Ex-Queens Singer Mark Lanegan Spits Out Dark 'Bubblegum'

A dark holiday season was good for singer's creativity.

For more than 20 years, Mark Lanegan has drawn inspiration from the darker side of human nature, whether fronting the psychedelic rock band Screaming Trees; crafting bleak, soulful solo albums; or singing with Queens of the Stone Age on their last two records. So it's no surprise that Lanegan hit a creative peak with his new record, Bubblegum, last Christmas, at a time when he was feeling pretty low.

After spending 18 months sharing laughs and jamming in California, North Carolina and Texas with PJ Harvey, dudes from Queens of the Stone Age, ex-Afghan Whigs frontman Greg Dulli, ex-Guns N' Roses members Duff McKagan and Izzy Stradlin and others, Lanegan was alone in the studio, stressed out and unsure where to go with the record.

"Everyone had deserted me to go home to be with their families," he recalled. "I decided I had to get it finished right then and there or the momentum would be lost. I kind of lost my mind, because the equipment at the studio all broke down and I was in Joshua Tree [in the California desert], miles away from everything, so I threw a bit of a rock-star fit and stomped around in the cacti for a while. But when things were fixed, I got a lot done."

The ironically titled Bubblegum is a little lighter than Lanegan's previous solo outings, but it's far from sunny, as song titles like "When Your Number Is Up," "Methamphetamine Blues" and "Morning Glory Wine" suggest. Musically, the disc is a hodgepodge of dusky dirges, gloomy country-folk numbers, keyboard ballads and staggering blues romps. But whatever the musical mood, Lanegan's vibrato-laden baritone resonates with the too-depressed-to-get-out-of-bed ache of someone who has loved and lost again and again.

"I think that kind of darkness will always be one aspect of my personality, but not the whole thing," he said. "In real life, I'm far more lighthearted than I come across on the records. I like to stand in the light and enjoy myself, but I do frequently, unconsciously, go back to [dark] places when it comes to writing songs."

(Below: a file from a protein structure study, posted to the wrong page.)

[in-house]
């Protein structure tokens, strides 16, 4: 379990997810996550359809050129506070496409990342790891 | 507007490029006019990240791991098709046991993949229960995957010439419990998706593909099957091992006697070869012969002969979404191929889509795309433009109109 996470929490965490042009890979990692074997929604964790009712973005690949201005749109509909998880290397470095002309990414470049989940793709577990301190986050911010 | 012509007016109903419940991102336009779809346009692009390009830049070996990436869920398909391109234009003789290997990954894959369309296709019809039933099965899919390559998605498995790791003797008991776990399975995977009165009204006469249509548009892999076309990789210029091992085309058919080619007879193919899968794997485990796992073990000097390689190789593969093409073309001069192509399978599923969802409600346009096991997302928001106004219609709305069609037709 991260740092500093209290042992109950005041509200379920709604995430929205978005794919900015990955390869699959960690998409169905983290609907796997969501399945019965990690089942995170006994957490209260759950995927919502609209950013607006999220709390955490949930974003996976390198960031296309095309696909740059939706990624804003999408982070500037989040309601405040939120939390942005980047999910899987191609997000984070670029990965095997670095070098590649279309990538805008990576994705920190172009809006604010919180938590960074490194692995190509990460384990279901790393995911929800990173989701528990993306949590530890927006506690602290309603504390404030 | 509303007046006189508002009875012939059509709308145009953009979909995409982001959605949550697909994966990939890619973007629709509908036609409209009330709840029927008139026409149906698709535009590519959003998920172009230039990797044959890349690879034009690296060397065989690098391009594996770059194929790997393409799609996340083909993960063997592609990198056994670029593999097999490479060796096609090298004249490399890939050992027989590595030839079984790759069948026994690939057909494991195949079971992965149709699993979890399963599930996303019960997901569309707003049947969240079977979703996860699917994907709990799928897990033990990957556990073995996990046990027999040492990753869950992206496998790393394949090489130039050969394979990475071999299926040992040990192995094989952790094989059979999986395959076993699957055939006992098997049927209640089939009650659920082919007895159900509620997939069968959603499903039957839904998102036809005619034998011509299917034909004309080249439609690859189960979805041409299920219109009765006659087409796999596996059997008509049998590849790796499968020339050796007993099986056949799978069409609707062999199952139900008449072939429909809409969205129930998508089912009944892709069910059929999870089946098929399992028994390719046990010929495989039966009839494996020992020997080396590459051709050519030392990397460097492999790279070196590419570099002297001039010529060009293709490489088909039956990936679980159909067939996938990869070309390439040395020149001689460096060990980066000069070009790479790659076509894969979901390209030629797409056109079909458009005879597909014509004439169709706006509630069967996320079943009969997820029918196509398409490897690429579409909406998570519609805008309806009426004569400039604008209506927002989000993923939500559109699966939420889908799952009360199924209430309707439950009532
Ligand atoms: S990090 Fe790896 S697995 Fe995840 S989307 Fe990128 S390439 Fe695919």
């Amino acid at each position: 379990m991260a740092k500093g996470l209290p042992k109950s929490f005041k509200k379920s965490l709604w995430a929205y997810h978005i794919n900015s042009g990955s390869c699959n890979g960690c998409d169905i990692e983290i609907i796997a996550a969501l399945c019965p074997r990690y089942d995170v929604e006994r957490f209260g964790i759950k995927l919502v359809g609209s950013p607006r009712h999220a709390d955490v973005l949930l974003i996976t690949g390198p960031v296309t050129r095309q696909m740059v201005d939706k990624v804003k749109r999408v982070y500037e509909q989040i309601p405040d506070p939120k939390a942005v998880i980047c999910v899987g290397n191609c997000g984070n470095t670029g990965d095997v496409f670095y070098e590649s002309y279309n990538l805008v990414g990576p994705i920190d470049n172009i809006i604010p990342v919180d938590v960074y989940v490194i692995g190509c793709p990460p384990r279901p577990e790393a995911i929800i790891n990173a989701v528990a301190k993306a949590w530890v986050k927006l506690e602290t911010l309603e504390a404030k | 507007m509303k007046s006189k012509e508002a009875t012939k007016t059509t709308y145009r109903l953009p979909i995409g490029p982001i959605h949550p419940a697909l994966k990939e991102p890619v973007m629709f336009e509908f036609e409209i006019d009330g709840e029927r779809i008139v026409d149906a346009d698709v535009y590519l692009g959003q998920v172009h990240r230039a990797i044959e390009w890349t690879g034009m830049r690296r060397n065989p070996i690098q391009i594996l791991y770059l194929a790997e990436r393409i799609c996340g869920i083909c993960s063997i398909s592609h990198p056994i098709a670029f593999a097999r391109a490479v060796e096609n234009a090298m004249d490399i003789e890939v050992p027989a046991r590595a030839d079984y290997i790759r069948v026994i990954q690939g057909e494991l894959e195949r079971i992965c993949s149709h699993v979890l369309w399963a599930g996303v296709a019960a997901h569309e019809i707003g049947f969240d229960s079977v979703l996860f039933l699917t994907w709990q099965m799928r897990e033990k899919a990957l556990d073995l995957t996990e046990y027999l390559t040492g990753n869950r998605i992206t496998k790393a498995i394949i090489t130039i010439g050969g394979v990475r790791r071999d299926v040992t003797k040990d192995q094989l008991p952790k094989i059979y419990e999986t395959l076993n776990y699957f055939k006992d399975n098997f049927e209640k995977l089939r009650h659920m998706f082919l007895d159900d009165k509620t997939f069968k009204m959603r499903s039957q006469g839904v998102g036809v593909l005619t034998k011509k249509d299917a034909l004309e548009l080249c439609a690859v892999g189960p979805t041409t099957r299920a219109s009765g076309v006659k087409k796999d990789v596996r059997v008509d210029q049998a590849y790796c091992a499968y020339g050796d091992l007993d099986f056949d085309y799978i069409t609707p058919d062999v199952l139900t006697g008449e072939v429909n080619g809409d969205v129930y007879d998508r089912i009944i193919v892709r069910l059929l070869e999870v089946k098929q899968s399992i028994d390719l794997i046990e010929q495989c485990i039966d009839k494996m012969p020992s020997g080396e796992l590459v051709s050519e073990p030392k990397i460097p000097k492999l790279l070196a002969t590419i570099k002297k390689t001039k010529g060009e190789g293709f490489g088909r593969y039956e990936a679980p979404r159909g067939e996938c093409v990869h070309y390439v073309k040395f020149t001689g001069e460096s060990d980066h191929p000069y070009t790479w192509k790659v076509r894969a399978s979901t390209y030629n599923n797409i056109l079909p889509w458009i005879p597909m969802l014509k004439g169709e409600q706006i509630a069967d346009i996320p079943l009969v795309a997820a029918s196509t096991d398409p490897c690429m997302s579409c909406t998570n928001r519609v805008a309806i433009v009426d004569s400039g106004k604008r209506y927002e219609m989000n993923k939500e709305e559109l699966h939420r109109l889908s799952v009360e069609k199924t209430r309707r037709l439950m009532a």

There was a time when Lanegan sought comfort in his despair. He was moody and morose, fell into drug abuse and was arrested several times. Now, however, he saves his volatility and self-destructive expression for his records. "I think I've just matured over the years," he said. "The guys who spend their time brooding in their younger years either lighten up or go away. You just realize that you don't know everything there is to know. The older I get the less I know, and that's a good thing. When I was young, I knew everything, and everything wasn't necessarily good."

Working with a diverse assortment of guest musicians helped make the creation of Bubblegum more enjoyable for Lanegan than his other solo albums had been. One highlight was having McKagan and Stradlin sing backup on "Strange Religion."

"It was like having Keith Richards and Johnny Thunders both singing on your song," Lanegan said. "They looked at the words once and did it, and it was perfect. Then they spent a couple hours telling stories."

Working with PJ Harvey was just as rewarding. "That was like a dream come true," he said. "She came in with 20 ideas, where usually somebody might have one. And all her ideas were great, and she just did them bang, bang, bang. She was totally focused."

Lanegan also dug working with his former Queens bandmates -- guitarists Josh Homme and Troy Van Leeuwen and bassist Nick Oliveri -- though he abdicated his Queens throne in February to focus on supporting his solo album (see [article id="1484974"]"Nick Oliveri, Mark Lanegan Leave Queens Of The Stone Age"[/article]).

Lanegan said he'd hoped to leave the band more than 18 months ago, but promotional opportunities and endless touring kept him roped in. Even so, he has remained close with everyone in the band and contributed to Oliveri's upcoming acoustic solo LP.

"It was always a bit of a tightrope walk for those guys to get along when they lived in such close proximity to each other," Lanegan said. "These are guys who have been friends since they were 12 years old, and they're from different ends of the spectrum. It made for a wonderful creative atmosphere at times, and it definitely made for some ruffled feathers at times."

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